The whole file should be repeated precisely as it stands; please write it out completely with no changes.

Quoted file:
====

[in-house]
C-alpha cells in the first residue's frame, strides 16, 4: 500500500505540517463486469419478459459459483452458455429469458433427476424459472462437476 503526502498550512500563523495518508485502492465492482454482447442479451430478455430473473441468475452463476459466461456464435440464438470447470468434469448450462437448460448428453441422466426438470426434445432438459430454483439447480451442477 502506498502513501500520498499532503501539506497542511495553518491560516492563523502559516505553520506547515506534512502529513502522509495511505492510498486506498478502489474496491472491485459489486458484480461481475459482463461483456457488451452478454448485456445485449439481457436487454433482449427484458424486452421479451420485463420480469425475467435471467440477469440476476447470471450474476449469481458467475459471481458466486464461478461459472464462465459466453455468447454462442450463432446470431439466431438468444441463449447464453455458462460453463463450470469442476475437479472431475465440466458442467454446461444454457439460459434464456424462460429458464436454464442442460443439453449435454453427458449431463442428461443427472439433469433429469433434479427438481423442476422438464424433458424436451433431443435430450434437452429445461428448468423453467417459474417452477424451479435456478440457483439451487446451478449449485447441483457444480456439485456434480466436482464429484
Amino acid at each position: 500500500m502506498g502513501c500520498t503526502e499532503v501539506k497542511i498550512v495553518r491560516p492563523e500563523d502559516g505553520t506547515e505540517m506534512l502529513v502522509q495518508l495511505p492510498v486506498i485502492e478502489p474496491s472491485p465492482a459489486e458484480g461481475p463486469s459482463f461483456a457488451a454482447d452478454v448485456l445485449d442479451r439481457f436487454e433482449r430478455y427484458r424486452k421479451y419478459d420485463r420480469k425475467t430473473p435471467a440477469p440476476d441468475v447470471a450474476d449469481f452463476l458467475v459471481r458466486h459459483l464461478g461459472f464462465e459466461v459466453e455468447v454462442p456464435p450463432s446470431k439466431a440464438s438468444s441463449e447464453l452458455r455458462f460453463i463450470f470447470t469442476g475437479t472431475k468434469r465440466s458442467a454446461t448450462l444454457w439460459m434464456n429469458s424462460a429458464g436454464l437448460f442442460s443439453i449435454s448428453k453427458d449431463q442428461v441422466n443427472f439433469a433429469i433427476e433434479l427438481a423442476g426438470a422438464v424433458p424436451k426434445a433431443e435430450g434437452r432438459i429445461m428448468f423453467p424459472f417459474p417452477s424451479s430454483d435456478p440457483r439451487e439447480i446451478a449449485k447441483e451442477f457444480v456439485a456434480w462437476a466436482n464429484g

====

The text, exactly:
[in-house]
C-alpha cells in the first residue's frame, strides 16, 4: 500500500505540517463486469419478459459459483452458455429469458433427476424459472462437476 503526502498550512500563523495518508485502492465492482454482447442479451430478455430473473441468475452463476459466461456464435440464438470447470468434469448450462437448460448428453441422466426438470426434445432438459430454483439447480451442477 502506498502513501500520498499532503501539506497542511495553518491560516492563523502559516505553520506547515506534512502529513502522509495511505492510498486506498478502489474496491472491485459489486458484480461481475459482463461483456457488451452478454448485456445485449439481457436487454433482449427484458424486452421479451420485463420480469425475467435471467440477469440476476447470471450474476449469481458467475459471481458466486464461478461459472464462465459466453455468447454462442450463432446470431439466431438468444441463449447464453455458462460453463463450470469442476475437479472431475465440466458442467454446461444454457439460459434464456424462460429458464436454464442442460443439453449435454453427458449431463442428461443427472439433469433429469433434479427438481423442476422438464424433458424436451433431443435430450434437452429445461428448468423453467417459474417452477424451479435456478440457483439451487446451478449449485447441483457444480456439485456434480466436482464429484
Amino acid at each position: 500500500m502506498g502513501c500520498t503526502e499532503v501539506k497542511i498550512v495553518r491560516p492563523e500563523d502559516g505553520t506547515e505540517m506534512l502529513v502522509q495518508l495511505p492510498v486506498i485502492e478502489p474496491s472491485p465492482a459489486e458484480g461481475p463486469s459482463f461483456a457488451a454482447d452478454v448485456l445485449d442479451r439481457f436487454e433482449r430478455y427484458r424486452k421479451y419478459d420485463r420480469k425475467t430473473p435471467a440477469p440476476d441468475v447470471a450474476d449469481f452463476l458467475v459471481r458466486h459459483l464461478g461459472f464462465e459466461v459466453e455468447v454462442p456464435p450463432s446470431k439466431a440464438s438468444s441463449e447464453l452458455r455458462f460453463i463450470f470447470t469442476g475437479t472431475k468434469r465440466s458442467a454446461t448450462l444454457w439460459m434464456n429469458s424462460a429458464g436454464l437448460f442442460s443439453i449435454s448428453k453427458d449431463q442428461v441422466n443427472f439433469a433429469i433427476e433434479l427438481a423442476g426438470a422438464v424433458p424436451k426434445a433431443e435430450g434437452r432438459i429445461m428448468f423453467p424459472f417459474p417452477s424451479s430454483d435456478p440457483r439451487e439447480i446451478a449449485k447441483e451442477f457444480v456439485a456434480w462437476a466436482n464429484g